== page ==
7 reverse


#1

This is my code.


def reverse(text):
rev=[]
for i in range(len(text)):
rev.append(text(len(text)-i-1)
return rev

print reverse("abc")


and here is an error message.
File "python", line 5
return rev
^
SyntaxError: invalid syntax


can you guys tell me what's wrong with it


#2

Difficult to say, what with plain pasting, but indentation may be an issue. There is a way to post code; you know that, right?


#4

I'm having problems with this one too. This is what I have so far

def reverse(text):

new_text = []
num = len(text) - 1

for x in text:
    new_text.append(num)
    num == num- 1

print "".join(new_text)   

This is the error message I am getting

Oops, try again. Does your reverse function take exactly one argument (a string)? Your code threw a "sequence item 0: expected string, int found" error.


#5

should read,

new_text.append(x)

#6

The OP is on the right track, as is the above. Iterate through the text from end to start and build an array in reverse.

def reverse(text):
    k = len(text) - 1
    r = []
    for i in range(k+1):
        r.append(text[k-i])
    return "".join(r)

print reverse("a bird in the hand is worth two in the bush")
# hsub eht ni owt htrow si dnah eht ni drib a
Code
def reverse(text):
    k = len(text) - 1
    r = []
    for i in range(k+1):
        print (i, k-i)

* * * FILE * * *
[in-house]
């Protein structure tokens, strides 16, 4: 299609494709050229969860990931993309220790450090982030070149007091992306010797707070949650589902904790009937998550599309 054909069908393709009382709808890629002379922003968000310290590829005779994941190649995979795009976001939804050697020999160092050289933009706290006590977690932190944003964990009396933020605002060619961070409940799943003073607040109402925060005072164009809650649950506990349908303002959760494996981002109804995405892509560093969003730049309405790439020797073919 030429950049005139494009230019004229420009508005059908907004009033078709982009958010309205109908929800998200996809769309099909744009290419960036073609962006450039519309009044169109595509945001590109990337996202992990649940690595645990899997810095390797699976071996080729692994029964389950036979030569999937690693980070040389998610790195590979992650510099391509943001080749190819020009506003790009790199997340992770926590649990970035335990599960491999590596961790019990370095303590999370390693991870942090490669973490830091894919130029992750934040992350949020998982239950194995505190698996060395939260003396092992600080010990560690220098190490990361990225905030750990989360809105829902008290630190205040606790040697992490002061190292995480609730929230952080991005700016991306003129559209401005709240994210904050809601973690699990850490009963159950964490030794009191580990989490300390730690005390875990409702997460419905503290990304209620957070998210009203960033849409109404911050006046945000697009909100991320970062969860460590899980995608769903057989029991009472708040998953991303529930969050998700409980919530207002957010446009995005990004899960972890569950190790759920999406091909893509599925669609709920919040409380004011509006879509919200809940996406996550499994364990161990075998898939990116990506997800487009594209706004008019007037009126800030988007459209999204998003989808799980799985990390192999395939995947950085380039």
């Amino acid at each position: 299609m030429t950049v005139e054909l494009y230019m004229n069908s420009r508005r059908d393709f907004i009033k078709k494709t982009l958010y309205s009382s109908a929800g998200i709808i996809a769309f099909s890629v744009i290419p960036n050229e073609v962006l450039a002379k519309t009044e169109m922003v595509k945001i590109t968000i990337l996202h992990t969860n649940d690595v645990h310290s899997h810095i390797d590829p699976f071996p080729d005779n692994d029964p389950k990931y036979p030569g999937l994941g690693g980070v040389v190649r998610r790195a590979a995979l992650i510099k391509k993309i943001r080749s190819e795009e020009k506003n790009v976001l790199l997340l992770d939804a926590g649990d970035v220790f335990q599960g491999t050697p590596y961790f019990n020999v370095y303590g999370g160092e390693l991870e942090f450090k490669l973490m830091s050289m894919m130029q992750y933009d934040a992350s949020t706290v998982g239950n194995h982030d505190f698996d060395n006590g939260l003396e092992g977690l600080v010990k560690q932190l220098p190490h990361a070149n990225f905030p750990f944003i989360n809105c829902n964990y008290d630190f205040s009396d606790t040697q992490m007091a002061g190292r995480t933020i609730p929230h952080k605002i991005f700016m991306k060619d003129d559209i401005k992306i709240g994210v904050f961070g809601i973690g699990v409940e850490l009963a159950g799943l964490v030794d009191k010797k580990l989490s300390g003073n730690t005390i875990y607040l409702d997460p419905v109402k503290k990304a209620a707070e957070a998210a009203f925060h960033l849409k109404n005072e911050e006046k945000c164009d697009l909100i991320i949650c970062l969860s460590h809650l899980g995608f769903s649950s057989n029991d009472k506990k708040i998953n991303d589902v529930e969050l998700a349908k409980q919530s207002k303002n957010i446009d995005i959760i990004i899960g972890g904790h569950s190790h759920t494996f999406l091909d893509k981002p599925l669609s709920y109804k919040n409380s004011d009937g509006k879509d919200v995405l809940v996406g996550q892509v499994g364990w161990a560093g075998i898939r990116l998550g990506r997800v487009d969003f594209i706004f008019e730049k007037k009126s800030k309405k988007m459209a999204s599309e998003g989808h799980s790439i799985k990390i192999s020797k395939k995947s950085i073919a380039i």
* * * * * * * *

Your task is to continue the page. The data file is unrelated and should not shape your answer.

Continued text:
r.append(text[k-i])
    return "".join(r)

print reverse("a bird in the hand is worth two in the bush")

#7

def reverse(text):
    results = []
    for n in range(len(text)):
        results.append(text[len(text) - (n + 1)])
    return "".join(results)
    
print reverse("abcd")

My solution is similar to yours, but I think you need to do (n + 1) instead of the - i - 1.

You can post accurate spacing by using three back ticks before and after your code. (back ticks are to the left of the number 1 on most keyboards)


#8

def revers(text):
    k = len(text) - 1
    r = ''
    for i in range(k+1):
        r += text[k-i]
    return r

print revers("a bird in the hand is worth two in the bush")
Code
def reverse(text):
    k = len(text) - 1
    r = []
    for i in range(k+1):
        print (i, k-i)
        r.append(text[k-i])
    return "".join(r)

print reverse("a bird in the hand is worth two in the bush")

def revers(text):
    k = len(text) - 1
    r = ''
    for i in range(k+1):
        print (i, k-i)
        r += text[k-i]
    return r

print revers("a bird in the hand is worth two in the bush")

#9

Simplify, simplify, simplify! That’s what my math and physic teachers would always say. The simpler the better, so long as it stays with the laws that apply.

def rever(text):
    r = ''
    for i in range(len(text)):
        r = text[i] + r
    return r

print rever("a bird in the hand is worth two in the bush")
Code
# reverse text
# study by Roy inspired by Q&A topic
# http://discuss.codecademy.com/t/7-reverse/12764


def reverse(text):
    k = len(text) - 1
    r = []
    for i in range(k+1):
        # print (i, k-i)
        r.append(text[k-i])
    return "".join(r)

print reverse("a bird in the hand is worth two in the bush")

def revers(text):
    k = len(text) - 1
    r = ''
    for i in range(k+1):
        # print (i, k-i)
        r += text[k-i]
    return r

print revers("a bird in the hand is worth two in the bush")

def rever(text):
    r = ''
    for i in range(len(text)):
        r = text[i] + r
    return r

print rever("a bird in the hand is worth two in the bush")

#11

Consider the best response in this thread... "Reverse a string in Python ..."


#12

Thanks all, this is what I got to work in the end